Over one thousand Pacific family violence workers have been mobilised in a campaign to curb domestic violence in their communities during the Covid-19 pandemic in New Zealand.
The Nga Vaka o Kāiga Tapu campaign was launched this month by The Cause Collective, a Pacific social change agency.
The Cause Collective have spent the past three years working with family violence practitioners, Pacific providers and community leaders, including police, social workers and church ministers and training using specific cultural frameworks in eight different Pacific languages through the Nga Vaka o Kāiga Tapu programme.
The programme has set out to provide participants with the cultural values and concepts to help achieve family well-being, especially when dealing with family violence.
Chief Executive of The Cause Collective, Rachel Enosa, said the training programme identified areas and regions of New Zealand where there are high Pacific populations, to support practitioners and community leaders there.
"What we are wanting to do now is support community action. The Nga Vaka approach is about communities themselves organising what they believe the responses that are required in their community, so what is developed in South Auckland will be different to what the community in Oamaru might want to do.
"The people we have trained are part of a voluntary community workforce, so they are not employed or being paid.
It's more about mobilising as part of a community response movement and so they will be right up and down the country; south, west and central Auckland, Oamaru, Dunedin, Ashburton, Christchurch, Porirua, Hutt Valley, Newtown, Hamilton and Palmerston North is where we focused our efforts," she said.
Last week, New Zealand Police released data showing a surge of family violence incidents since the nation went into lockdown late last month.
Ms Enosa said her team has had discussions within their networks, who have informed her that a rise has been seen in all-types of violence seen in Pacific families during this four-week period of the level 4 lockdown.
"There have been cases related to physical violence, issues about their financial situation, psychological abuse and we are very concerned about these Pacific families who are clearly under a significant amount of socio and economic stress during this pandemic."
The Fono Health and Social Services is the largest Pacific NGO in New Zealand and offers medical, dental and community services across the Auckland region, as well as providing Whanau Ora services to Pacific families residing in Northland.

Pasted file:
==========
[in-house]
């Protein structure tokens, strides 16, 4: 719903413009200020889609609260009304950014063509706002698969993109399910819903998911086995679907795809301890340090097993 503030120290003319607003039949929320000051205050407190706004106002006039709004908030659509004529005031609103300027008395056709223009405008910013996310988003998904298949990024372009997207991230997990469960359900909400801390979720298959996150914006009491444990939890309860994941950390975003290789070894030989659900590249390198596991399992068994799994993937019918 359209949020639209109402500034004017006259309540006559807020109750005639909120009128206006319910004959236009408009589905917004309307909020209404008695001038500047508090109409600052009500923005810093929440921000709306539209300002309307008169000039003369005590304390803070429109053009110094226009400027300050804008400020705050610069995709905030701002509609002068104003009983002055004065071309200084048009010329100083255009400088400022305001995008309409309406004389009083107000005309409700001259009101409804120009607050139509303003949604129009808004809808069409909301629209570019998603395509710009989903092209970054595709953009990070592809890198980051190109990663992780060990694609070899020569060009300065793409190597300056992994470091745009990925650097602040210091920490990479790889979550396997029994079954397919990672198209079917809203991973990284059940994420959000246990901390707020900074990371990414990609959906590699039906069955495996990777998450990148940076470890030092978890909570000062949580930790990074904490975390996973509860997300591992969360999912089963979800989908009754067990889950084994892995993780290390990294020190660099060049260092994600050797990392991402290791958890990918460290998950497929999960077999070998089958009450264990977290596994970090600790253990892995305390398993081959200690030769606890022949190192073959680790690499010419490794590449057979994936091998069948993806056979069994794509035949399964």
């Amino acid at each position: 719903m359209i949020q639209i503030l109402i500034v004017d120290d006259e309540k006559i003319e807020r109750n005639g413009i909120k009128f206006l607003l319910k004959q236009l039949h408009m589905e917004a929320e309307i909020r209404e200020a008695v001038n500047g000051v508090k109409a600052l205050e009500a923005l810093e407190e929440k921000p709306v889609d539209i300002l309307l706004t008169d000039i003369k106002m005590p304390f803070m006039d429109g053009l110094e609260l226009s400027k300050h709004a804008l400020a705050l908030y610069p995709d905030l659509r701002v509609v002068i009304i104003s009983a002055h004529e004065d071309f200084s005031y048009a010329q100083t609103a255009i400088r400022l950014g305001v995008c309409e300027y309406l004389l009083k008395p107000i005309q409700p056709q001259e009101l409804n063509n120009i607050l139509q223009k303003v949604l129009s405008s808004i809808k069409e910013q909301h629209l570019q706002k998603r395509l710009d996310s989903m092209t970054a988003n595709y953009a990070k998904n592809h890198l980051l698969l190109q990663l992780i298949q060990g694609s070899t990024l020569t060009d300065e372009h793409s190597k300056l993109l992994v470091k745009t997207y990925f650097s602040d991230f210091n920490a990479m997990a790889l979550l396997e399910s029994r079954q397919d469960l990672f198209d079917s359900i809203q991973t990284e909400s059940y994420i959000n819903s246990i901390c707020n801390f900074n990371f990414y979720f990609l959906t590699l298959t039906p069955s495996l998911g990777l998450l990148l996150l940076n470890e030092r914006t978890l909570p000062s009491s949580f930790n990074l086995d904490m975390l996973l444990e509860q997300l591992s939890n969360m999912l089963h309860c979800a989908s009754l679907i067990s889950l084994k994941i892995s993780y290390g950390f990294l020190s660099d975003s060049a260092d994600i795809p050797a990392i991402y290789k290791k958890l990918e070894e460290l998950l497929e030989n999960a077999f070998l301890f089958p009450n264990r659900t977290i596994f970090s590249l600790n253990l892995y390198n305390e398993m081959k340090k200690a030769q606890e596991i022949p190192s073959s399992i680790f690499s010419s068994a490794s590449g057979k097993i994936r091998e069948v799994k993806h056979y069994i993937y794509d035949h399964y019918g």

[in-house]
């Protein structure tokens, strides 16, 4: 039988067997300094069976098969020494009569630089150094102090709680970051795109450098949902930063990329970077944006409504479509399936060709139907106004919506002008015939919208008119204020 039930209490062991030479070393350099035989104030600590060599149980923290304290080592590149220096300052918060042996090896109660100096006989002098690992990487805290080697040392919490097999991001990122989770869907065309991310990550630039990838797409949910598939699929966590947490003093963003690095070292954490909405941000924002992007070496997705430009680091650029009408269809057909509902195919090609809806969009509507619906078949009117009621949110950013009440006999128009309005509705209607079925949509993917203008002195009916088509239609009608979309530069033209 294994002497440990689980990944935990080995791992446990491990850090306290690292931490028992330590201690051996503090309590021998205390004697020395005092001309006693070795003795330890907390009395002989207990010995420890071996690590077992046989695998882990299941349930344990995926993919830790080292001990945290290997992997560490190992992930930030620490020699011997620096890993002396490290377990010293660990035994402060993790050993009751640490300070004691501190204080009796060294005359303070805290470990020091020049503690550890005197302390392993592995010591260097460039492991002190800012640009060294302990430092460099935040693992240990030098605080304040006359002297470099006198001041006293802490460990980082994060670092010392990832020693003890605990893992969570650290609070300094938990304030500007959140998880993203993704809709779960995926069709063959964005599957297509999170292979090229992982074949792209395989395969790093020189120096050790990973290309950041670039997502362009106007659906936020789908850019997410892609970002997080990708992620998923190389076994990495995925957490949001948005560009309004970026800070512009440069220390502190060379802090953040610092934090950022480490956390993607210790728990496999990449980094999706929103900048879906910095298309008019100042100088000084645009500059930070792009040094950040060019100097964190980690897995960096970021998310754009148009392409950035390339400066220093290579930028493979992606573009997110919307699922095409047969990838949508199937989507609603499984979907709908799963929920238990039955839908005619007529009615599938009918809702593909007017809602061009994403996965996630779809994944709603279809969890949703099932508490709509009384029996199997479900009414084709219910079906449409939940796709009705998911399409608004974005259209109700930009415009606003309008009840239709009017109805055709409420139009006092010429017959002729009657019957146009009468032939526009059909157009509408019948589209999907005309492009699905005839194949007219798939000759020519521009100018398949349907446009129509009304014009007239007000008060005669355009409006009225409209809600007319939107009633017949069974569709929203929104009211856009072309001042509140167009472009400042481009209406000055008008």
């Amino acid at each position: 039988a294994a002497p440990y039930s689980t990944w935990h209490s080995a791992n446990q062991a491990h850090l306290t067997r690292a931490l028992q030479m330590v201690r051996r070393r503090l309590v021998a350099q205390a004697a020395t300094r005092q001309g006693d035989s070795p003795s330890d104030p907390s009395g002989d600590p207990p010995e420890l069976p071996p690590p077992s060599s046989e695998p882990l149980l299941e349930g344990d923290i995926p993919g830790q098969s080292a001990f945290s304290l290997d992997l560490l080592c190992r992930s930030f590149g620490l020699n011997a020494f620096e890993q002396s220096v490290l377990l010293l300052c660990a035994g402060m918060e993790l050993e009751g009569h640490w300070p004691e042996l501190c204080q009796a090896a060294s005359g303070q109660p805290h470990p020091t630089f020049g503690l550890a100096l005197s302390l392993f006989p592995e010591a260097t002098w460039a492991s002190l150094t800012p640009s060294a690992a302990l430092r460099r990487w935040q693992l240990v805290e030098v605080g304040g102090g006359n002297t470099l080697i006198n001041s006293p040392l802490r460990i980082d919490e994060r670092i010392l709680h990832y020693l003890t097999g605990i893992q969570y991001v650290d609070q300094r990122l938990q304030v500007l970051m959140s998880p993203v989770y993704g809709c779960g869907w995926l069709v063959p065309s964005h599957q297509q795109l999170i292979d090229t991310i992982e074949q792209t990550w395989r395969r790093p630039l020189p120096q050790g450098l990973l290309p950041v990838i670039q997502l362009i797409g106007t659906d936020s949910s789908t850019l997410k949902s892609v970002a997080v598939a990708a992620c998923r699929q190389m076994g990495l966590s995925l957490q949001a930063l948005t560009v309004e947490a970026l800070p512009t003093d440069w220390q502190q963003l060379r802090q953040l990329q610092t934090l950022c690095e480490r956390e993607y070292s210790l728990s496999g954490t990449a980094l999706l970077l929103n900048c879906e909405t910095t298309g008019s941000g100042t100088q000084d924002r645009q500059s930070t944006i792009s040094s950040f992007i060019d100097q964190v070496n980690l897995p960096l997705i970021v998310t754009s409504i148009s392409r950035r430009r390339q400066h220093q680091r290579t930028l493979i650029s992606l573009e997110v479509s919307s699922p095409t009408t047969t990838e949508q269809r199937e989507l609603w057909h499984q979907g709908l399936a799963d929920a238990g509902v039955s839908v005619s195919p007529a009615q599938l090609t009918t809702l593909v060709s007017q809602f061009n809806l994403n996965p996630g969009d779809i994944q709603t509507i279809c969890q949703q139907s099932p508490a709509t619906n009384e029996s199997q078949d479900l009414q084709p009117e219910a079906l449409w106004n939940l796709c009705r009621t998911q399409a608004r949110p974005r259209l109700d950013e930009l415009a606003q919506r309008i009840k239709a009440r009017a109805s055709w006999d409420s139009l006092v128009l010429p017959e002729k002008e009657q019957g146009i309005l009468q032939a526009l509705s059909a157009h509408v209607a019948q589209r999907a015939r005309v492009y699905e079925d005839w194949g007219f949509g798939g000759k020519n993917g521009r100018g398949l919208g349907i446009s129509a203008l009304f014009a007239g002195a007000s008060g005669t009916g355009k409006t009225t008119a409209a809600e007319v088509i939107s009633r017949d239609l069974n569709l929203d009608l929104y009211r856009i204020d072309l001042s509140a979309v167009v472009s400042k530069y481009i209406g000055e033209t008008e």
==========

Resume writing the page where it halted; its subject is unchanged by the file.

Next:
The West Auckland branch, where the family violence crisis team are based, have been attending every Pacific call out in the Waitematā region, working seven days a week since the lockdown was commenced.
Manager Ana Aitcheson said it has not only been a crazy, busy time for the team, but also very interesting in the type of call outs they have received.
"We do Pacific relief packages, so that is essential resources and needs for our most vulnerable Pacific communities getting food parcels, advocacy and welfare checks from Warkworth all the way to Waiuku and everywhere in between.
"The Fono have helped around 4,500 families through this lockdown. We have also offered family violence and mental health support packages as well as helping people apply for benefits.
"We have attended call outs that vary from a small verbal argument to physical altercations and we assist the police with welfare checks afterwards. Due to the lockdown, checks must be done over the phone, which makes our work hard as face to face interaction is where our work thrives.
"We are always busy, getting around 150 calls a month that we follow up on, but recently we have had an increase in calls, in particular with first time callers, so stresses around everyone being at home for long periods, financial stress, drinking during the day because they have nothing to do are what we are dealing with mostly.
The Cause Collective cite research showing that Pacific people are less likely to report instances of family violence to the police despite Pacific young people being three times more likely to be exposed to family violence.
Reasons they have identified for not reporting the violence include not wanting to bring shame on their family, fear of any repercussions, cultural barriers around language and feeling like they will not be treated fairly if they do so.
A support group on Facebook for Pacific mothers called Poly Mamas Community have a following of 35,700 people.
The group invites Pacific mothers of all walks of life to share their experiences of being a parent, recipes, health and fitness, spiritual, infertility stories and other interests.
An admin told RNZ Pacific that the group has recently had many posts relating to family violence, with majority of mothers seeking help wanting to remain anonymous.
"It is a big problem in our Polynesian community and very heart breaking for us to read their stories. We do post on our page helplines to contact if they are going through domestic violence.
"Our Facebook group is a private group to protect our mothers' privacy, so that they can share openly."
Ms Enosa encourages Pacific people to help one another, especially if they see someone is distress.
"We all have a role to play and it's not just the social service providers or the government that are part of the response to preventing violence. It's the communities themselves and so we all need to work together.
"We also need to have the confidence to speak out when we see violence happening and say it isn't okay in our community and that it is not part of our culture and we can do things better.
The Nga Vaka o Kāiga Tapu campaign is funded by the Ministry of Social Development under the Pasefika Proud initiative.